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Longtime Marine retires to Carmel after career abroad   

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By Heather Collins

Throughout his career, Col. Todd Finley has lived in 17 places, but he now calls Carmel home.

Finley

After 27 years of service, Finley recently retired from the U.S. Marines during a ceremony at the Indiana World War Memorial in Indianapolis.

In 2015, while Finley was stationed at Camp Fuji, Japan, his wife, Lisa, and their children, Mitchell, 14, and Arden, 10, moved to Carmel to be closer to their lifelong best friends, Joe and Julie Miller. Finley joined his family in 2016 while completing his last assignment as sustainment division chief within the Operations Directorate at U.S. Transportation Command in Illinois.

Finley said while growing up, his father told him stories about being an aircraft crew chief in the Marines, and that’s what inspired him to attend the U.S. Naval Academy. He completed Officer Candidate School in 1990 and received his commission in May 1991.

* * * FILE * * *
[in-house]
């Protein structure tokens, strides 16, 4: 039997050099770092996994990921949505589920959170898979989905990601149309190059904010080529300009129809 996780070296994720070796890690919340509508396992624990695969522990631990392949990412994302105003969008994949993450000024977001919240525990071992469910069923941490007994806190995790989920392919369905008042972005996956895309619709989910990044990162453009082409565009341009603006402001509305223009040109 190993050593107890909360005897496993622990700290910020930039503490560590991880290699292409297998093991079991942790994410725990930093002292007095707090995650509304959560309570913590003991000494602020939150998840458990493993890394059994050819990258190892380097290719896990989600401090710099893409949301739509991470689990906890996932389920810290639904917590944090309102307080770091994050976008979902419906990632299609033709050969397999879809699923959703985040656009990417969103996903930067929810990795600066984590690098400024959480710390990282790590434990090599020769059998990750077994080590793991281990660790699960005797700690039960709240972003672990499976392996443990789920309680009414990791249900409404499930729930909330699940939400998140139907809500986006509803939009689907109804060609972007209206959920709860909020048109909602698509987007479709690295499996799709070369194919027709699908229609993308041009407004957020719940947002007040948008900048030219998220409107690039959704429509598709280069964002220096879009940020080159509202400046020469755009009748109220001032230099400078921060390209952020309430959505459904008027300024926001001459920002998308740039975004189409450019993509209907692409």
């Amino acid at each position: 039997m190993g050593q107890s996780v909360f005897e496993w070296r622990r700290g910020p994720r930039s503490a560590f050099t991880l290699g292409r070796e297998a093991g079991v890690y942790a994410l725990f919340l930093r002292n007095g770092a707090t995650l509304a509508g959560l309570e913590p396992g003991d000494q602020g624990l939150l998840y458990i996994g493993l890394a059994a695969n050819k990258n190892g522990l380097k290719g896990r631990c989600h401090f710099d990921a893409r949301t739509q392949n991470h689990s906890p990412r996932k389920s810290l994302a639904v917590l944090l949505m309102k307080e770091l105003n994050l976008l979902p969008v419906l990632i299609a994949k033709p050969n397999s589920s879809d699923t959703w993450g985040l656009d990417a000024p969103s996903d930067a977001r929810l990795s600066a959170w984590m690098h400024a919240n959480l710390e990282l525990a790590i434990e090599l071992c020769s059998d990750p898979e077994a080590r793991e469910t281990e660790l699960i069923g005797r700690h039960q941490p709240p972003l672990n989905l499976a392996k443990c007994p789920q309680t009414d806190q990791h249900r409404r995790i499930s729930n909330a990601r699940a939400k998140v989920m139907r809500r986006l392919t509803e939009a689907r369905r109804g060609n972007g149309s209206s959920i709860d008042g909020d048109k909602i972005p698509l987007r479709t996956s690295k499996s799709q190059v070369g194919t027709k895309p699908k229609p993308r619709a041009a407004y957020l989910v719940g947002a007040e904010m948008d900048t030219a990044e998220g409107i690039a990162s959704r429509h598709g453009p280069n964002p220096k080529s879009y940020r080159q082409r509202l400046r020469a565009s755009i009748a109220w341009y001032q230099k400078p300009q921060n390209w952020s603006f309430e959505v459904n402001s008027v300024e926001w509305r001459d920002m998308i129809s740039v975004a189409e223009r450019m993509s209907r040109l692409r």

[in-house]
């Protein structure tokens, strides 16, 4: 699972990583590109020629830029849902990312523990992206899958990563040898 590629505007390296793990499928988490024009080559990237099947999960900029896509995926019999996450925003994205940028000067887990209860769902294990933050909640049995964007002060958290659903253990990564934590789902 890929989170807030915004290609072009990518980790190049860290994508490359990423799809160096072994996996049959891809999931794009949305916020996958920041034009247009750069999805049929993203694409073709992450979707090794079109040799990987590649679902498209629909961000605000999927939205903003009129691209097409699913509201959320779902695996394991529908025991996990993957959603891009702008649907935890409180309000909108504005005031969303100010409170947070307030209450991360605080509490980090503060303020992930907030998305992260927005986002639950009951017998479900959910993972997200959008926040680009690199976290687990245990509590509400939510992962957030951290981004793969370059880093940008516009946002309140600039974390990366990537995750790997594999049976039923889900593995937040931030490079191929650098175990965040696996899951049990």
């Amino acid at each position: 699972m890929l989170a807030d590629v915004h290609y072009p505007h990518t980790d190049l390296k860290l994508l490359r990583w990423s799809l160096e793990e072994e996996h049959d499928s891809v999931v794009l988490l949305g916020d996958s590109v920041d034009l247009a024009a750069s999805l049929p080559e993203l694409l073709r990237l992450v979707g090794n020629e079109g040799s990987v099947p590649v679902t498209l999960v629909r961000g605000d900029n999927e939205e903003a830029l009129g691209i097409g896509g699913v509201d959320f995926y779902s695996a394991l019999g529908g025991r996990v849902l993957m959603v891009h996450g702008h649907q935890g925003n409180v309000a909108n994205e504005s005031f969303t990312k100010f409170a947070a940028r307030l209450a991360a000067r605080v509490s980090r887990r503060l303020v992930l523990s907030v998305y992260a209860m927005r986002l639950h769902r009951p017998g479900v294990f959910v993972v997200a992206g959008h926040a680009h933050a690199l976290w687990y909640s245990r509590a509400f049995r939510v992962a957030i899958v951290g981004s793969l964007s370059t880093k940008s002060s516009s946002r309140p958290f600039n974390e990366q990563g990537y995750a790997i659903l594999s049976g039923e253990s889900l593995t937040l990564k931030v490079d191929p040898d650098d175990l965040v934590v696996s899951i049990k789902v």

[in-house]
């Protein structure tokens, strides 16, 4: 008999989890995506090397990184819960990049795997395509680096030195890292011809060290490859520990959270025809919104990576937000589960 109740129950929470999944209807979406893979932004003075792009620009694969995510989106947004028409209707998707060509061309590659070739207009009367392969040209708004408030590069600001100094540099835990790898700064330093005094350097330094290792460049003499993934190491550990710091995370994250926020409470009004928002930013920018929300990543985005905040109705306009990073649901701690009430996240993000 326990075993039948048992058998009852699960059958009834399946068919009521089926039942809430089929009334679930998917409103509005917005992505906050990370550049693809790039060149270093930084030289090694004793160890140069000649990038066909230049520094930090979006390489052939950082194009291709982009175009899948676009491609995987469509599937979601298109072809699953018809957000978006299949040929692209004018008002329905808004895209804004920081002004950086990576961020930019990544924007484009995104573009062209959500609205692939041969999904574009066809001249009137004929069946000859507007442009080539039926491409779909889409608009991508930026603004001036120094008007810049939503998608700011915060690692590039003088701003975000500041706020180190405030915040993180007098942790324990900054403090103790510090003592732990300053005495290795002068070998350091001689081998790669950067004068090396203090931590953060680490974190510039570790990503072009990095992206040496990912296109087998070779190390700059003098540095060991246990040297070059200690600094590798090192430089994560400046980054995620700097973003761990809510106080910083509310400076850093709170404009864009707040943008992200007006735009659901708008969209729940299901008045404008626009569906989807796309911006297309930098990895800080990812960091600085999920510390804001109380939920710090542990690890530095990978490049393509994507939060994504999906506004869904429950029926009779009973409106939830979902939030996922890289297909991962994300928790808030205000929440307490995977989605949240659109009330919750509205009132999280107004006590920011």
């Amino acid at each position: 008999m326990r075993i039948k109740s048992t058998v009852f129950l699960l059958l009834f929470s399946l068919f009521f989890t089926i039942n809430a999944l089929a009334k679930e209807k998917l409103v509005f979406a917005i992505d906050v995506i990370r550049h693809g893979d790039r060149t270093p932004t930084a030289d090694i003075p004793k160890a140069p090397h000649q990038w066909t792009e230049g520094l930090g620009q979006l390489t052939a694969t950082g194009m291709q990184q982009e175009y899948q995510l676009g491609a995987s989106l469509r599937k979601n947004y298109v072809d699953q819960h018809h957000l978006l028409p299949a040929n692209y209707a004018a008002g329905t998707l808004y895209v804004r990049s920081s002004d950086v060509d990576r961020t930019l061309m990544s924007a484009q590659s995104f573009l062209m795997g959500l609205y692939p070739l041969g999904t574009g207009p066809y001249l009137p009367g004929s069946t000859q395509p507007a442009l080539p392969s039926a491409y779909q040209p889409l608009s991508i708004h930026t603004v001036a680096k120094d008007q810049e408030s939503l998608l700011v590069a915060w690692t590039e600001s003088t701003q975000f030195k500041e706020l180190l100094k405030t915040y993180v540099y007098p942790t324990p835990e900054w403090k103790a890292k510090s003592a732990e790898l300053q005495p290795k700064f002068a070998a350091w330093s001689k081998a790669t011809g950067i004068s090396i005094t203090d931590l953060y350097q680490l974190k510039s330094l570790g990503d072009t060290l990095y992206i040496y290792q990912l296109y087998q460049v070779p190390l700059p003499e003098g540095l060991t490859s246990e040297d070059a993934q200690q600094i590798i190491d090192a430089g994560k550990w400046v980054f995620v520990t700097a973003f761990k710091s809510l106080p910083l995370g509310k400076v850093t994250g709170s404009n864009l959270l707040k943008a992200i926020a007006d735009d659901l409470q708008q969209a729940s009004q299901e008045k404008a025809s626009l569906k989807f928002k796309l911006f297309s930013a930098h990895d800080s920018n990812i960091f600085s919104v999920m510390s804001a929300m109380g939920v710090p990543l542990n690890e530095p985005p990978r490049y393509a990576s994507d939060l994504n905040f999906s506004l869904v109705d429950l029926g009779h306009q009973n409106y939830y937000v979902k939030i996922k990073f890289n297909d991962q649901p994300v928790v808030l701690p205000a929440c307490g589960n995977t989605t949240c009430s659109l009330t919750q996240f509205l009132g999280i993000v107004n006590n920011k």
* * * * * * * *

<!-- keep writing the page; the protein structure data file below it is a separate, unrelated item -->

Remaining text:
In 1992, Finley joined the 1st Battalion, 10th Marines and had deployments in Okinawa, Japan, Haiti and Norway.

“There’s a calling. You feel like you have a sense of purpose for the greater good,” he said. “There is a sense that you are serving a purpose that is greater than you.”

In 2000, while deployed with the 24th Marine Expeditionary Unit as commander of Battery G, he served on a ship in the Mediterranean Sea for six months preparing for contingencies.

Highlights of his career include instructing new officers and commanding the Combined Arms Training Center in Camp Fuji, Japan; leading an Iraqi Border Police advisor team in Al-Anbar, Iraq; and attending the NATO Defense College in Rome.

Finley spoke about the friends he made along the and watching a number of young people take their oaths of citizenship; engaging with local leaders around the world; the young faces looking back at him and counting on his leadership before deployment; connecting with the locals on the Syrian border; and helping to cultivate a view of U.S. troops for a new generation.

“The Armed Forces is the absolute cornucopia,” he said. “(There is) every culture, every religion, and literally nations around the world who have come to serve.”


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